It totally depends on what you guys want. I would also look into what savings accounts have the best rates (it sounds like your account does). It might be easier to combine one of you checkign accounts to the other if it’s through the same bank. Or, if you’d like to have all of your accounts through the same bank, I would each keep you own personal checking. And then they can open a third (joint) account for both of you to share.
Post # 6
Depends on what you want. We combined everything because I find too many accounts too much to manage. We have a joint checking at our credit union and a higher interest savings at another bank. That’s it. Just 2 accounts.
Post # 7
We each had our own savings accounts pre-marriage. He added me to his, so his became joint. I still keep a very small amount in my other account, solely because our joint account is through a local credit union and my account is with a large national chain. I wanted some money in there in case we are traveling and need to use an ATM. We could add him to that account but it’s honestly not worth the hassle given the minimal amount of money in it. We each have Vanguard accounts for long-term savings. We each kept our separate accounts, but we stopped contributing to them. We opened a joint Vanguard account together, and that’s what we contribute to now. We have separate retirement accounts through our workplaces and named each other as beneficiaries.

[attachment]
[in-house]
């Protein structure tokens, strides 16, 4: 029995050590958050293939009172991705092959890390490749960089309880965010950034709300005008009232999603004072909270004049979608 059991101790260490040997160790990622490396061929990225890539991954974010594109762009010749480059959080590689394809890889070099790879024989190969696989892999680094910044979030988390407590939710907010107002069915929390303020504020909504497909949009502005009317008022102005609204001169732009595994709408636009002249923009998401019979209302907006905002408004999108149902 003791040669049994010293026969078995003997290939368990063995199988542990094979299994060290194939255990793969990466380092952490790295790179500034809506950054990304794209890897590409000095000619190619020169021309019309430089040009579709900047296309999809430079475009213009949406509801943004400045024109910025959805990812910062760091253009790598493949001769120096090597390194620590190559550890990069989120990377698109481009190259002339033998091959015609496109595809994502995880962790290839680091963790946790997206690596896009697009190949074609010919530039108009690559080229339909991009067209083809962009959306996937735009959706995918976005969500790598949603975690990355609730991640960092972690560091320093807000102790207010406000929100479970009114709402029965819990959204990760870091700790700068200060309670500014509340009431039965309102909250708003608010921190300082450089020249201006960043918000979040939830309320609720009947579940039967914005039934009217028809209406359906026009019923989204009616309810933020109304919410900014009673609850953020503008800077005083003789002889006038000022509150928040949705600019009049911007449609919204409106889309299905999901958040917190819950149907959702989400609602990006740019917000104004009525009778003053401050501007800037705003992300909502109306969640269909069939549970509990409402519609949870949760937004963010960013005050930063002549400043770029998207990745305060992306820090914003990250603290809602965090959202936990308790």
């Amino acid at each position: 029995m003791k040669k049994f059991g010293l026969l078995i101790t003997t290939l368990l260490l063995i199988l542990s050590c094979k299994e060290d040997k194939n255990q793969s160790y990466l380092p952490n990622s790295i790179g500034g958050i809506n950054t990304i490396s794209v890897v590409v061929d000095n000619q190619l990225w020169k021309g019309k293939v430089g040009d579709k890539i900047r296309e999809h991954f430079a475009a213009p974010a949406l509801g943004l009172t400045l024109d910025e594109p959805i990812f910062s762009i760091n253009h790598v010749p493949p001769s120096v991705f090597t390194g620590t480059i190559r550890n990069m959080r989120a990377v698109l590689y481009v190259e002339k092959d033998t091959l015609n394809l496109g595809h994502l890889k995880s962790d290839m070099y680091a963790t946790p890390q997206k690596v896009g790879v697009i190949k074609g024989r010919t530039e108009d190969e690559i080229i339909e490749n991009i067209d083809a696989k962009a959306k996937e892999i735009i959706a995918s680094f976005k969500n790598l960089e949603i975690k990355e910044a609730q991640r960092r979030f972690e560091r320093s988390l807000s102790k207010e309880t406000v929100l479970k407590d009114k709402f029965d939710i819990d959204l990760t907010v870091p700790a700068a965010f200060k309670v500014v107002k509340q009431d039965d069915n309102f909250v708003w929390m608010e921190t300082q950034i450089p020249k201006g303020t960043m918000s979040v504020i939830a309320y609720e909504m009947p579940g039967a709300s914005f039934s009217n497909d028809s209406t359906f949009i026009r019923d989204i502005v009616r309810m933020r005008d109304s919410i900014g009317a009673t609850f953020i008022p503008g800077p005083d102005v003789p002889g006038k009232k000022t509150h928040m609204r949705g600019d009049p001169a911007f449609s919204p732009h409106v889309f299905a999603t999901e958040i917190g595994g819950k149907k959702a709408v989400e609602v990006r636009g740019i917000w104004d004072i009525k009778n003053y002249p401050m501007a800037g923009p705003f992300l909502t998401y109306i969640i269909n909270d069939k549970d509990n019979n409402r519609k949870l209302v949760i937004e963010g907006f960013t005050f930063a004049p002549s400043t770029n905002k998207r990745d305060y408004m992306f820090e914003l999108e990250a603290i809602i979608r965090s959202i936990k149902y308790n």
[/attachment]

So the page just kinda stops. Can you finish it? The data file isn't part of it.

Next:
When combining accounts, definitely give yourself a buffer period as you switch over bills and paychecks and things. I thought I had switched over all the autopay things to the joint account, but there were a couple I had forgotten about (little things like Netflix and my gym membership) that came from my personal account. I’m glad I still had some money left in that account to pay them!
Post # 8
We combined everything with our checking and savings accounts (one joint checking + one joint savings). We have a joint credit card that we use for most expenses, and we each have an individual card that we use for our “personal” money in the budget (i.e. what you mentioned with gifts, hobbies, etc.). We pay everything out of the joint accounts.
Post # 9
The idea of “combining” finance is simply a mind set imo. The acutal logistics of it is just book keeping. Like most people my husband and I had all our own accounts prior to getting maried, checking, savings, high yield savings (multiple), brokerage (multiple), ira (multiple), 401k, name it, we probably had it. It was even a bit much and needed to be consolidated on an individual basis, so there was no way we were opening anymore account for the sake of being joint when we could simply add each other to our accounts as needed and close ones that were no longer necessary.
First thing we did to make bill pay easy was to have him change his direct deposit to my checking account and have his savings account balance transferred to mine and have his closed. (We left his checking account open to use to withdraw from with atm card – we keep a lot less here, so if it’s ever compromised that way, there’s a lot less at risk. And we’ve forgotten to notify our banks of over seas travel so if that gets locked, we still have another). All the other accounts, we actually never really took care of until years later just out of pure lazyness – but we always viewed and treated the money as ‘ours’. About 6 or 7 years after being married, for ease of tracking, we’ve finally consolidated our high yield savings, cleaned up my IRAs (closed 3 accounts!), and made sure both our names were on any remaining accounts.